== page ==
The BLM’s Monticello Field Office recently capitulated to pressure from San Juan County and ceded control and management of public lands for four rights-of-way for new off-road vehicle (ORV) trails on Cedar Mesa.
Recall that in 2008 the BLM designated routes across public lands in southern Utah, effectively ending the out-dated and ridiculous policy of unrestricted cross-country travel. Although the BLM’s travel plan for public lands in San Juan County isn’t perfect (SUWA has a pending legal challenge to the travel plan in federal court), it is a big improvement over the unmitigated chaos of cross-country travel.
However, even though the BLM designated more than 3,000 miles of routes and trails in San Juan County, it was nevertheless too few for the fanatical road cultists there. And, inexplicably, the BLM rolled over, giving the county rights-of-way to build new ORV trails on Cedar Mesa. The new trails will connect ORV routes on the east side of Cedar Mesa with routes on the west side of Cedar Mesa, thereby allowing ORV riders to “travel back and forth” between the two areas more conveniently!
Two of the new rights-of-way bisect lands in America’s Red Rock Wilderness Act, places even the BLM agrees are of wilderness caliber. The BLM’s decision to allow new ORV routes in these areas effectively negates the wilderness and roadless character of large tracts of land. It would have been bad enough for the BLM to merely designate and add these new ORV trails on Cedar Mesa to the agency’s travel plan. But it defies logic why the BLM would hand over management and control of public lands to the county by granting rights-of-way for these ORV trails. What’s more, these rights-of-way can be renewed after 20 years, ad infinitum, effectively giving the county ownership of these routes in perpetuity.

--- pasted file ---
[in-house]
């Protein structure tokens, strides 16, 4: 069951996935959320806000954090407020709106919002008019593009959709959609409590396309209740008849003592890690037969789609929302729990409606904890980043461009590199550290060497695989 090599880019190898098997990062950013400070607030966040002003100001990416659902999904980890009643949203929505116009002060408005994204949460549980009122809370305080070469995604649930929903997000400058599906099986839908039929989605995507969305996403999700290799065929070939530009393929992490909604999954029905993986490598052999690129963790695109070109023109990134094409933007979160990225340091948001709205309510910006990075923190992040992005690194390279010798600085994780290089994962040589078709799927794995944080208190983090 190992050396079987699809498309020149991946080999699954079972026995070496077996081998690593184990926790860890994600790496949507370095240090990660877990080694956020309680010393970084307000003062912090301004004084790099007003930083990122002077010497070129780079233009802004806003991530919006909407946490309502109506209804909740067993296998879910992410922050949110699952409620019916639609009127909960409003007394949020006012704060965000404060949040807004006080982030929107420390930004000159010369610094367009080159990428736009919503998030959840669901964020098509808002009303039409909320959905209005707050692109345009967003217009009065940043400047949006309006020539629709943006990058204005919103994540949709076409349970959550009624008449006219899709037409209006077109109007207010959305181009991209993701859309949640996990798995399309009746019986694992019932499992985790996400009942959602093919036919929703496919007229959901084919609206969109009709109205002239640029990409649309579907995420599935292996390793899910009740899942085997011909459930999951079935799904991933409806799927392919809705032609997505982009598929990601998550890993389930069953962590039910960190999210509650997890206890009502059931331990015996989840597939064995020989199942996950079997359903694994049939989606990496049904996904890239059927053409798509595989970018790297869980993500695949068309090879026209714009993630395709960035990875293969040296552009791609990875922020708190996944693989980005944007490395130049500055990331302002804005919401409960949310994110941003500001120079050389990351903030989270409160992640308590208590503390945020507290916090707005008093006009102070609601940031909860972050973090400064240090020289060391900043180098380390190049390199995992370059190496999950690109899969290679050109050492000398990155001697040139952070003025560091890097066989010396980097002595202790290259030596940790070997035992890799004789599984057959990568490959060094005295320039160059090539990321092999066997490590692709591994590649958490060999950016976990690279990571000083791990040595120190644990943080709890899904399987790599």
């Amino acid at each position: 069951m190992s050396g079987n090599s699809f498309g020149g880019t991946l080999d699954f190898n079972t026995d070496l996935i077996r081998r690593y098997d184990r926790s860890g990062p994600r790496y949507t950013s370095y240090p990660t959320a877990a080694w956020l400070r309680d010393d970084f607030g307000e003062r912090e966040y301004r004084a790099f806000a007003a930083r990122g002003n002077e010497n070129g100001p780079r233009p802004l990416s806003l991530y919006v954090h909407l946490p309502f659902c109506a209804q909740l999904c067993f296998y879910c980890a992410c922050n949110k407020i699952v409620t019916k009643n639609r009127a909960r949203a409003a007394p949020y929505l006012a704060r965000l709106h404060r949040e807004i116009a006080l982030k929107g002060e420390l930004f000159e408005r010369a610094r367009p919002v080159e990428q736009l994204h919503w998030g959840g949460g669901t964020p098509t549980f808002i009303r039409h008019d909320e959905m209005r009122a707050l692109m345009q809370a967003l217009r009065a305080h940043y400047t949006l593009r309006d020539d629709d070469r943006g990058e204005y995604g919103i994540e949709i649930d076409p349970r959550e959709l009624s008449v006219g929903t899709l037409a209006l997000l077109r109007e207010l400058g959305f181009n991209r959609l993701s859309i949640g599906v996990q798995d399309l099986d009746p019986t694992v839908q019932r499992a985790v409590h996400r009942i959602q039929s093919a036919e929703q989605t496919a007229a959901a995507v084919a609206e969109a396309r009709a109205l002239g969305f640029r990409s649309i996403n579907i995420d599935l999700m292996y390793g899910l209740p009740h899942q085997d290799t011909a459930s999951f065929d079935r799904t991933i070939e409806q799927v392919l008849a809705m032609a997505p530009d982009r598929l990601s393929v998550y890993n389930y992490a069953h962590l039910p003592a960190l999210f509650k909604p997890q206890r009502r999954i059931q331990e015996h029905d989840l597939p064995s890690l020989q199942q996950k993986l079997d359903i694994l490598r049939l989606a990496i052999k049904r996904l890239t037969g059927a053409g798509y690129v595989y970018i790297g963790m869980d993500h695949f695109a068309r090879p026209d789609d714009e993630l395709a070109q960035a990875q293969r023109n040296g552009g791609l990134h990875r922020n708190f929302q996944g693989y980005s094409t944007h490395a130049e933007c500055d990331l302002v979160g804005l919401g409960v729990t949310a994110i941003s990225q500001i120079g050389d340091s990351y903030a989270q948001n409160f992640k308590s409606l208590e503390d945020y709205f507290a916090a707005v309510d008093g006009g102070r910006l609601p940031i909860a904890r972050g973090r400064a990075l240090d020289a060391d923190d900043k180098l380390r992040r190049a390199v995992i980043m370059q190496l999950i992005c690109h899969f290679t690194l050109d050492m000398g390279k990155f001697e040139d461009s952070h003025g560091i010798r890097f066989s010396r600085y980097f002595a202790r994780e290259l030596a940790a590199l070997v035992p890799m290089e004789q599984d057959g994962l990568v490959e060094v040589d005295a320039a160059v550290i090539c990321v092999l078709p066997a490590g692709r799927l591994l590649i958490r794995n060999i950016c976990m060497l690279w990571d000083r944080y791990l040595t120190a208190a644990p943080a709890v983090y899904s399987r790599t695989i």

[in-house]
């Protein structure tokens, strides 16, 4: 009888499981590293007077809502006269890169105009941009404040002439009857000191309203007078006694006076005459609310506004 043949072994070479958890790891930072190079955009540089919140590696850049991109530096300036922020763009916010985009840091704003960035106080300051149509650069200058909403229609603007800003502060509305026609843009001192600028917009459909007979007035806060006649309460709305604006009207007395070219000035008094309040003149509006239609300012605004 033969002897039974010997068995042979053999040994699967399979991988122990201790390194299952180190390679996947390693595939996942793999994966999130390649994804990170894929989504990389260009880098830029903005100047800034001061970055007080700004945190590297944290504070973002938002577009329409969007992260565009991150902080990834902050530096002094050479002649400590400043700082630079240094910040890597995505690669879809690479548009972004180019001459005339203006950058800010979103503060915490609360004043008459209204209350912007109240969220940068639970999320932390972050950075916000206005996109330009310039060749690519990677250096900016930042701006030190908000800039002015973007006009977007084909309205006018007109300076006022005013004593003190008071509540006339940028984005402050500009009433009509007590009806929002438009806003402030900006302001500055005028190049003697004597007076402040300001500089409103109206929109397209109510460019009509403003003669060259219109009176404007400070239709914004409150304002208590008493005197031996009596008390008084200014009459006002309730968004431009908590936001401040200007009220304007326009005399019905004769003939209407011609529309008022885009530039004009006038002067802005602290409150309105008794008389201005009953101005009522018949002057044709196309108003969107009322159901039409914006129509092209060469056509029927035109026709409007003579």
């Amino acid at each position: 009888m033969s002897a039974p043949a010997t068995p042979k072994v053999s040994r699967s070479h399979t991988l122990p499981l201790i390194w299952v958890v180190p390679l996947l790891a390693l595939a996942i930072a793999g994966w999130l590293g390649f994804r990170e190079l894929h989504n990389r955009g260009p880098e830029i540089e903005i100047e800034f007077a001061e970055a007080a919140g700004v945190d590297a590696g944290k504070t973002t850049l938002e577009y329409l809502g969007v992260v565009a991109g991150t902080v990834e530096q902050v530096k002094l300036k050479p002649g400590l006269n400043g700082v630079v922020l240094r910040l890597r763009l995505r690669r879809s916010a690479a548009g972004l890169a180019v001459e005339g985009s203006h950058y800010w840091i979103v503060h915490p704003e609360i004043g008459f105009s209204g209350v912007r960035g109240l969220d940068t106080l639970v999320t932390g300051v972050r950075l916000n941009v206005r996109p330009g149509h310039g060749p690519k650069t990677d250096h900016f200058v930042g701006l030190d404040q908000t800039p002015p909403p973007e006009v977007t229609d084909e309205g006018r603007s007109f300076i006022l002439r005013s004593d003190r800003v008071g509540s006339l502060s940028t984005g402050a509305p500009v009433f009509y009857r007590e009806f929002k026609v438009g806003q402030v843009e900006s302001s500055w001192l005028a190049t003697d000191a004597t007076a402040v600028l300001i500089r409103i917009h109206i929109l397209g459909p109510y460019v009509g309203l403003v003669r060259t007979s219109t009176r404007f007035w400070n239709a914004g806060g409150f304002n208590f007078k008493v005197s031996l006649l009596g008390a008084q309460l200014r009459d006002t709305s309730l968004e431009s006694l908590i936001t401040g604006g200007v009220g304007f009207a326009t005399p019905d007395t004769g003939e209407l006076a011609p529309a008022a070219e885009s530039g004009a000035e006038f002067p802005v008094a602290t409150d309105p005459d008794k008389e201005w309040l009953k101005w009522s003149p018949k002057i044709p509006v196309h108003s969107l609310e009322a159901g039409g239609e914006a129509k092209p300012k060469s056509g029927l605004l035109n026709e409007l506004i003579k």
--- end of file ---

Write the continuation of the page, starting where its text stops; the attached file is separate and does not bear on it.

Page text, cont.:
It boils down to this: The BLM is legally responsible for protecting archaeology and natural resources on our public lands; beyond argument, ORV use results in increased vandalism and looting of archaeological sites, degrades water quality and stream functioning, increases soil erosion and fragments wildlife. With this in mind, it makes little sense to allow San Juan County to chainsaw old-growth juniper trees to bulldoze new routes across roadless wildlands in areas with some of the richest archaeology on the planet. Yet that’s exactly what the BLM has done.
San Juan County has additional ORV rights-of-way requests in the queue – one in Indian Creek and the other in Recapture Canyon. Please ask the Utah State BLM Director to stand up to the pressure from San Juan County and deny the county’s request for ORV rights-of-way in Indian Creek and Recapture Canyon.